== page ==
Blog 2 – Heating & Insulating Buildings

Part 1 The Insulation Challenge


Heating buildings consumes a lot of energy in North East Scotland.  The most recent published data for Scotland for the year 2018 show that domestic heating is a large contributor to Scotland’s greenhouse gas emissions.  It makes up 6.2 million tonnes of Carbon Dioxide equivalent (MtCO2e) out of 41.6 MtCO2e, or 15% of Scotland’s overall emissions.








With a Scottish target of net zero emissions by 2045, household energy use for domestic heating will need to fall very significantly.  We need to think how that might be done. There are two main ways to squeeze down the domestic heating component of your household’s greenhouse gas emissions.  First, you can improve the insulation in your house and so require less heat to get the living space to the temperature you want.  Second, you can think about changing your heating system to something new that reduces emissions.  In the drive to reduce the emissions from domestic heating, I suspect both will be needed.

There is already quite a lot of guidance from groups like SCARF ( and Home Energy Scotland ( .  They have trained advisers who will do a detailed energy audit of your home, which will look, among other things at your domestic heating system and its contribution.

It is argued that it is almost always more cost effective to improve insulation than to change your heating system to a renewable source, so better insulation and draught-proofing should always be the first consideration.  Improved thermal performance is hugely more challenging to deal with older granite and other natural stone building which comprise a fair proportion of the housing stock in rural Aberdeenshire.  The various support agencies describe the older stone houses as “hard to heat, hard to treat”.  Many older homes still have lath and plaster rather than plasterboard and no cavity wall.  The typical rural stone-built house also often has dormer windows and rather inaccessible roof spaces.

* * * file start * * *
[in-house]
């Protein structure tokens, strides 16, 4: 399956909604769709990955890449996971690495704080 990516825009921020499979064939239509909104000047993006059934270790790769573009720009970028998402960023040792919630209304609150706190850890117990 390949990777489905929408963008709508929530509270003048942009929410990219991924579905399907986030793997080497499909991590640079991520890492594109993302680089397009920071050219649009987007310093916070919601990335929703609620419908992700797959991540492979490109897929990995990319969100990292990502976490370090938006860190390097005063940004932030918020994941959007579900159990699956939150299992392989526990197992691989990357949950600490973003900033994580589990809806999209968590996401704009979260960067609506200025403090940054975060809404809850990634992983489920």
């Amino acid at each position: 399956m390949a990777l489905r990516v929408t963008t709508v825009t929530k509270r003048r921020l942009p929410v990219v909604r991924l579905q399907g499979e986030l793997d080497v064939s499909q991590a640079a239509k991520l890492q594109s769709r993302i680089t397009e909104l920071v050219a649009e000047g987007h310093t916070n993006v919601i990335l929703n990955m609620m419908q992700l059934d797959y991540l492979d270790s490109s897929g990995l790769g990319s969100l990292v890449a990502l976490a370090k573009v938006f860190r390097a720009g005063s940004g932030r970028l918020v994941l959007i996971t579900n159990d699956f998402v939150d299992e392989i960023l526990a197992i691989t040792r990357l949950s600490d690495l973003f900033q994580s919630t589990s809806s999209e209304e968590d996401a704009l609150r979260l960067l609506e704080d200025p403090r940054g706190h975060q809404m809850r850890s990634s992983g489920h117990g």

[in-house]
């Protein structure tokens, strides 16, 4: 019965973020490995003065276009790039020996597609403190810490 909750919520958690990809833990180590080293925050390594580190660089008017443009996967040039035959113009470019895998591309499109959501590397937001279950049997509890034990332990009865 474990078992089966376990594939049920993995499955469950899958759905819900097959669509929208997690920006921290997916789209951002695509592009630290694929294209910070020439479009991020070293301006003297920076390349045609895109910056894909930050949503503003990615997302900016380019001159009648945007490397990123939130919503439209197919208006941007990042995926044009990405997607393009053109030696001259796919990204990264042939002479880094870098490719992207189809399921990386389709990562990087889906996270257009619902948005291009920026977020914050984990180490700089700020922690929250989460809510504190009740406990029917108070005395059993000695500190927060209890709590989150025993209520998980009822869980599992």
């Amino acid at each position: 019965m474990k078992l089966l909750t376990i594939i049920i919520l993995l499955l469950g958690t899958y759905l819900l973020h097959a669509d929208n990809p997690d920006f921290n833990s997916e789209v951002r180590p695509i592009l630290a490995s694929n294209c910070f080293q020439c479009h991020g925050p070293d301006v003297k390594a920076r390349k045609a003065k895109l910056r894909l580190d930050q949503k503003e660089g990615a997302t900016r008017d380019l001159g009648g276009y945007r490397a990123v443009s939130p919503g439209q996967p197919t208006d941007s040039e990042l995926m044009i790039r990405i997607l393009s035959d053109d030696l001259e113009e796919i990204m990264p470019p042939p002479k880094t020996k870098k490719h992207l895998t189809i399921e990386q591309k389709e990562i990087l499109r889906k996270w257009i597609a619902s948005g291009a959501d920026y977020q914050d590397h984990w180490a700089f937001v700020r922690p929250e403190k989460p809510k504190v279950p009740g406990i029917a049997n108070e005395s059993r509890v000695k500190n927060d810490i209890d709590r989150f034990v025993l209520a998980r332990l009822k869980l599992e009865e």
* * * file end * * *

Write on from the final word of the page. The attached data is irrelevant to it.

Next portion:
In  recent book ”Thermal Insulation Materials for Building Applications” by Latif and others (2019) they conclude (page 174) that “ the scientific principles, regulations and standards that have evolved over the last 30 years have been driven by manufacturers to validate the production of synthetic insulation materials rather than being focussed on how to make houses more thermally efficient.”  That is a pretty damning verdict, so, what do we do? If new funds for Covid Recovery strategies are made available for home insulation as seems likely, how do we dodge the cowboys and find the people who can really help us?

There is work going on in North East Scotland particularly at RGU, looking at how best to improve insulation on typical older Aberdeenshire homes.  Beyond the basics of better draught-proofing, loft insulation and double glazing and replacing those old cast iron roof windows with Velux or similar, what should we do?  Thermal imaging can help to pinpoint where heat loss is concentrated but you still need a skilled worker to apply the right technology to resolve the issue.  My own intuition is that we should argue for a better trained workforce doing the job, we should raise the profile of the problem and try to link practice and research communities to think through and address the problems.

We had hoped in North East Climate Week  to run an evening talk with Dave McGrath of Grampian Energy Services and reading Latif, Bevan and Woolley’s book has made me realise just how important it is to listen to those who are trying to bridge the gap between research and practice.  Covid 19 shutdown denied us that opportunity but we will try to rearrange the talk for the autumn, if necessary with Zoom rather than face to face.  Keep an eye open in the usual places for the invitation.

In the next blog I will turn my attention to how to generate renewable heat.


Latif, E., Bevan, R. and Woolley, T. (2019) Thermal Insulation materials for building applications, ICE publishing.